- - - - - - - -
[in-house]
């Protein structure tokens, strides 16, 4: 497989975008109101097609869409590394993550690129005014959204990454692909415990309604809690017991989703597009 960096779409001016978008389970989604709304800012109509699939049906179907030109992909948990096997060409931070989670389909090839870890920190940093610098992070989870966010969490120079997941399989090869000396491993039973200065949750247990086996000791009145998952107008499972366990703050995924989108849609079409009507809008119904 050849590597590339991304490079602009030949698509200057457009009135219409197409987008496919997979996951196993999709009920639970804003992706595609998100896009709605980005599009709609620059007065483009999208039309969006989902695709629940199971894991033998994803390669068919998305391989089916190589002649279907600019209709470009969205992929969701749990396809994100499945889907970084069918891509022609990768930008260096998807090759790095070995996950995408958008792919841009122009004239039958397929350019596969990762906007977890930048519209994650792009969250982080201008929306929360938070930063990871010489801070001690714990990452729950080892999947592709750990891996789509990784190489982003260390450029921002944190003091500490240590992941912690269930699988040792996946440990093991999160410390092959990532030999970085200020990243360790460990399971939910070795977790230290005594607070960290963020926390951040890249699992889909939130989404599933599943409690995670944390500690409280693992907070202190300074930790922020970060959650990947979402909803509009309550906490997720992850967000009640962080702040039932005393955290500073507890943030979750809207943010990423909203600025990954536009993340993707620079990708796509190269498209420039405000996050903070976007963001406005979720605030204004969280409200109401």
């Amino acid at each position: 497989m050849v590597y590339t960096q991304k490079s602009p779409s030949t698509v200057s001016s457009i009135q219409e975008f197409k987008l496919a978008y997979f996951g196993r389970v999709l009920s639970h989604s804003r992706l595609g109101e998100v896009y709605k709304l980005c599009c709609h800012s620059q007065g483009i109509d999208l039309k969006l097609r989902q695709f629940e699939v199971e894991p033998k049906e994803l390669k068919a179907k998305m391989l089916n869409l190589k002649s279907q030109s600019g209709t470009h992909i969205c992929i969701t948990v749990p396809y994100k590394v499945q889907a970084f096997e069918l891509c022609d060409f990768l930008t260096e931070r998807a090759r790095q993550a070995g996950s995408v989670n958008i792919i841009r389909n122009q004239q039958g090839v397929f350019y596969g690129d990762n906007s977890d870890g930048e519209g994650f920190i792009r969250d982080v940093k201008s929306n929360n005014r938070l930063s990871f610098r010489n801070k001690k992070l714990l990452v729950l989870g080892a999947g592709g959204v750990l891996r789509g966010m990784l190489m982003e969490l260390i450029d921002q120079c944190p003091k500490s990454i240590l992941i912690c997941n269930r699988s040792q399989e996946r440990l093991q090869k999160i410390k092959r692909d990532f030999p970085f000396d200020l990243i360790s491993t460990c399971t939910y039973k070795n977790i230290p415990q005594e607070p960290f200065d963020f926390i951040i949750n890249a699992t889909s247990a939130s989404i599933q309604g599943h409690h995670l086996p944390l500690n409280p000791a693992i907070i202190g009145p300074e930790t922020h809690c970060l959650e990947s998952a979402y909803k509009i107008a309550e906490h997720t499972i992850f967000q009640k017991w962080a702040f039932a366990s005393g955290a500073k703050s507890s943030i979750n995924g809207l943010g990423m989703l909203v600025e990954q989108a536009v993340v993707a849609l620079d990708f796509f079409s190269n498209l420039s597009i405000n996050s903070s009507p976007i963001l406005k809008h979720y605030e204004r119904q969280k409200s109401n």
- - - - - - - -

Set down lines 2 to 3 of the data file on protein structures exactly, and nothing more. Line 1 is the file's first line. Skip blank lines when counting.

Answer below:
């Protein structure tokens, strides 16, 4: 497989975008109101097609869409590394993550690129005014959204990454692909415990309604809690017991989703597009 960096779409001016978008389970989604709304800012109509699939049906179907030109992909948990096997060409931070989670389909090839870890920190940093610098992070989870966010969490120079997941399989090869000396491993039973200065949750247990086996000791009145998952107008499972366990703050995924989108849609079409009507809008119904 050849590597590339991304490079602009030949698509200057457009009135219409197409987008496919997979996951196993999709009920639970804003992706595609998100896009709605980005599009709609620059007065483009999208039309969006989902695709629940199971894991033998994803390669068919998305391989089916190589002649279907600019209709470009969205992929969701749990396809994100499945889907970084069918891509022609990768930008260096998807090759790095070995996950995408958008792919841009122009004239039958397929350019596969990762906007977890930048519209994650792009969250982080201008929306929360938070930063990871010489801070001690714990990452729950080892999947592709750990891996789509990784190489982003260390450029921002944190003091500490240590992941912690269930699988040792996946440990093991999160410390092959990532030999970085200020990243360790460990399971939910070795977790230290005594607070960290963020926390951040890249699992889909939130989404599933599943409690995670944390500690409280693992907070202190300074930790922020970060959650990947979402909803509009309550906490997720992850967000009640962080702040039932005393955290500073507890943030979750809207943010990423909203600025990954536009993340993707620079990708796509190269498209420039405000996050903070976007963001406005979720605030204004969280409200109401």
């Amino acid at each position: 497989m050849v590597y590339t960096q991304k490079s602009p779409s030949t698509v200057s001016s457009i009135q219409e975008f197409k987008l496919a978008y997979f996951g196993r389970v999709l009920s639970h989604s804003r992706l595609g109101e998100v896009y709605k709304l980005c599009c709609h800012s620059q007065g483009i109509d999208l039309k969006l097609r989902q695709f629940e699939v199971e894991p033998k049906e994803l390669k068919a179907k998305m391989l089916n869409l190589k002649s279907q030109s600019g209709t470009h992909i969205c992929i969701t948990v749990p396809y994100k590394v499945q889907a970084f096997e069918l891509c022609d060409f990768l930008t260096e931070r998807a090759r790095q993550a070995g996950s995408v989670n958008i792919i841009r389909n122009q004239q039958g090839v397929f350019y596969g690129d990762n906007s977890d870890g930048e519209g994650f920190i792009r969250d982080v940093k201008s929306n929360n005014r938070l930063s990871f610098r010489n801070k001690k992070l714990l990452v729950l989870g080892a999947g592709g959204v750990l891996r789509g966010m990784l190489m982003e969490l260390i450029d921002q120079c944190p003091k500490s990454i240590l992941i912690c997941n269930r699988s040792q399989e996946r440990l093991q090869k999160i410390k092959r692909d990532f030999p970085f000396d200020l990243i360790s491993t460990c399971t939910y039973k070795n977790i230290p415990q005594e607070p960290f200065d963020f926390i951040i949750n890249a699992t889909s247990a939130s989404i599933q309604g599943h409690h995670l086996p944390l500690n409280p000791a693992i907070i202190g009145p300074e930790t922020h809690c970060l959650e990947s998952a979402y909803k509009i107008a309550e906490h997720t499972i992850f967000q009640k017991w962080a702040f039932a366990s005393g955290a500073k703050s507890s943030i979750n995924g809207l943010g990423m989703l909203v600025e990954q989108a536009v993340v993707a849609l620079d990708f796509f079409s190269n498209l420039s597009i405000n996050s903070s009507p976007i963001l406005k809008h979720y605030e204004r119904q969280k409200s109401n």